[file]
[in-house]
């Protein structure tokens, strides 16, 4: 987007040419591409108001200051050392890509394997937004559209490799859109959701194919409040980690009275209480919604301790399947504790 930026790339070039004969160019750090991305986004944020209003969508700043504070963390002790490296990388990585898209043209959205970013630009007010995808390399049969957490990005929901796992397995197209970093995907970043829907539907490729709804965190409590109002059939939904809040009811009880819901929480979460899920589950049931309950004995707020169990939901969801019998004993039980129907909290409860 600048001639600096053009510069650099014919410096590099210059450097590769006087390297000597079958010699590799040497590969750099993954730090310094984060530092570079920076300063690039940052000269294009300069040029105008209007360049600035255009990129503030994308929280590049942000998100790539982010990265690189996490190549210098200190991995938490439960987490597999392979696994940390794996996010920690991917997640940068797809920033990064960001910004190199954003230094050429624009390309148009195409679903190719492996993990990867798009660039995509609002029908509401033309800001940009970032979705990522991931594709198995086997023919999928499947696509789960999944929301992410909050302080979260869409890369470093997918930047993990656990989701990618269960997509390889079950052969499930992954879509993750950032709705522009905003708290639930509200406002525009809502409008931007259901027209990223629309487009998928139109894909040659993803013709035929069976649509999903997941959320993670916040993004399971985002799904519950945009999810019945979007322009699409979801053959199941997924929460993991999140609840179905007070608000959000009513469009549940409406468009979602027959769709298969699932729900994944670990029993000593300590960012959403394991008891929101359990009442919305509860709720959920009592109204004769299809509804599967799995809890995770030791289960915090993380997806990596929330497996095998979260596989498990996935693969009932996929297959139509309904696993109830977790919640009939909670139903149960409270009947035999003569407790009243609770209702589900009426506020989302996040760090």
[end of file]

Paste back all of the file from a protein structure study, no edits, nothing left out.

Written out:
[in-house]
């Protein structure tokens, strides 16, 4: 987007040419591409108001200051050392890509394997937004559209490799859109959701194919409040980690009275209480919604301790399947504790 930026790339070039004969160019750090991305986004944020209003969508700043504070963390002790490296990388990585898209043209959205970013630009007010995808390399049969957490990005929901796992397995197209970093995907970043829907539907490729709804965190409590109002059939939904809040009811009880819901929480979460899920589950049931309950004995707020169990939901969801019998004993039980129907909290409860 600048001639600096053009510069650099014919410096590099210059450097590769006087390297000597079958010699590799040497590969750099993954730090310094984060530092570079920076300063690039940052000269294009300069040029105008209007360049600035255009990129503030994308929280590049942000998100790539982010990265690189996490190549210098200190991995938490439960987490597999392979696994940390794996996010920690991917997640940068797809920033990064960001910004190199954003230094050429624009390309148009195409679903190719492996993990990867798009660039995509609002029908509401033309800001940009970032979705990522991931594709198995086997023919999928499947696509789960999944929301992410909050302080979260869409890369470093997918930047993990656990989701990618269960997509390889079950052969499930992954879509993750950032709705522009905003708290639930509200406002525009809502409008931007259901027209990223629309487009998928139109894909040659993803013709035929069976649509999903997941959320993670916040993004399971985002799904519950945009999810019945979007322009699409979801053959199941997924929460993991999140609840179905007070608000959000009513469009549940409406468009979602027959769709298969699932729900994944670990029993000593300590960012959403394991008891929101359990009442919305509860709720959920009592109204004769299809509804599967799995809890995770030791289960915090993380997806990596929330497996095998979260596989498990996935693969009932996929297959139509309904696993109830977790919640009939909670139903149960409270009947035999003569407790009243609770209702589900009426506020989302996040760090």